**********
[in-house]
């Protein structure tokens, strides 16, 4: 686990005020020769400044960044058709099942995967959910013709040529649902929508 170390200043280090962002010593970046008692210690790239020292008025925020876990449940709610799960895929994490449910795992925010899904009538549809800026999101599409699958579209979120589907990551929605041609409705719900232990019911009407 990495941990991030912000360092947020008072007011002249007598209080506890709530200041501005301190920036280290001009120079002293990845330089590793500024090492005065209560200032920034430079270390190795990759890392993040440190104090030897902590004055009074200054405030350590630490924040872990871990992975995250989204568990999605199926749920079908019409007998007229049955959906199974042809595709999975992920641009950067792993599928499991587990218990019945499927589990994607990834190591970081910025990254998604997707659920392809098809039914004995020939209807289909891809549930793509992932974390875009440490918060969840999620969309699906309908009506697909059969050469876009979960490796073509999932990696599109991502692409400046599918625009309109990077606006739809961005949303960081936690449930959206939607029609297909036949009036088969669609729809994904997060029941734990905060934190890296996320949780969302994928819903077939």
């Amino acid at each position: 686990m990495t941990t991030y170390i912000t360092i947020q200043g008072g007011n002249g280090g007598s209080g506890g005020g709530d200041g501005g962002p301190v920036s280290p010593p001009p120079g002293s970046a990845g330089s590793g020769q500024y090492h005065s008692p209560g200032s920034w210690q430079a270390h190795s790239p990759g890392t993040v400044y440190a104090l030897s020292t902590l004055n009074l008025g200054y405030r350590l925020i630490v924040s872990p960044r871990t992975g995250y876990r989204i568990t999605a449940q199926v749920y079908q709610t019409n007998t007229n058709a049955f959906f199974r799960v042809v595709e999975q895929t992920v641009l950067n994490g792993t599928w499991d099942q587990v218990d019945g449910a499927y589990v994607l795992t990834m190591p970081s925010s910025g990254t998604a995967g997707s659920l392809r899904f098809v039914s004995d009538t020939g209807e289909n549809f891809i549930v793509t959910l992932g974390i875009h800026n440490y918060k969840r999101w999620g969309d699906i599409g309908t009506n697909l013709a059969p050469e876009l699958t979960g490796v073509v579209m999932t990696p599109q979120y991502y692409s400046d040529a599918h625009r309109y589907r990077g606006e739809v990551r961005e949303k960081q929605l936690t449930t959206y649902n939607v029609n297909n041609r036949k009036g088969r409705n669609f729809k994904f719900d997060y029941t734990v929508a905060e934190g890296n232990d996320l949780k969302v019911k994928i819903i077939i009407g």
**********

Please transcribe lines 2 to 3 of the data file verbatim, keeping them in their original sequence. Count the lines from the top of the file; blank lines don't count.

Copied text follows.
């Protein structure tokens, strides 16, 4: 686990005020020769400044960044058709099942995967959910013709040529649902929508 170390200043280090962002010593970046008692210690790239020292008025925020876990449940709610799960895929994490449910795992925010899904009538549809800026999101599409699958579209979120589907990551929605041609409705719900232990019911009407 990495941990991030912000360092947020008072007011002249007598209080506890709530200041501005301190920036280290001009120079002293990845330089590793500024090492005065209560200032920034430079270390190795990759890392993040440190104090030897902590004055009074200054405030350590630490924040872990871990992975995250989204568990999605199926749920079908019409007998007229049955959906199974042809595709999975992920641009950067792993599928499991587990218990019945499927589990994607990834190591970081910025990254998604997707659920392809098809039914004995020939209807289909891809549930793509992932974390875009440490918060969840999620969309699906309908009506697909059969050469876009979960490796073509999932990696599109991502692409400046599918625009309109990077606006739809961005949303960081936690449930959206939607029609297909036949009036088969669609729809994904997060029941734990905060934190890296996320949780969302994928819903077939």
């Amino acid at each position: 686990m990495t941990t991030y170390i912000t360092i947020q200043g008072g007011n002249g280090g007598s209080g506890g005020g709530d200041g501005g962002p301190v920036s280290p010593p001009p120079g002293s970046a990845g330089s590793g020769q500024y090492h005065s008692p209560g200032s920034w210690q430079a270390h190795s790239p990759g890392t993040v400044y440190a104090l030897s020292t902590l004055n009074l008025g200054y405030r350590l925020i630490v924040s872990p960044r871990t992975g995250y876990r989204i568990t999605a449940q199926v749920y079908q709610t019409n007998t007229n058709a049955f959906f199974r799960v042809v595709e999975q895929t992920v641009l950067n994490g792993t599928w499991d099942q587990v218990d019945g449910a499927y589990v994607l795992t990834m190591p970081s925010s910025g990254t998604a995967g997707s659920l392809r899904f098809v039914s004995d009538t020939g209807e289909n549809f891809i549930v793509t959910l992932g974390i875009h800026n440490y918060k969840r999101w999620g969309d699906i599409g309908t009506n697909l013709a059969p050469e876009l699958t979960g490796v073509v579209m999932t990696p599109q979120y991502y692409s400046d040529a599918h625009r309109y589907r990077g606006e739809v990551r961005e949303k960081q929605l936690t449930t959206y649902n939607v029609n297909n041609r036949k009036g088969r409705n669609f729809k994904f719900d997060y029941t734990v929508a905060e934190g890296n232990d996320l949780k969302v019911k994928i819903i077939i009407g």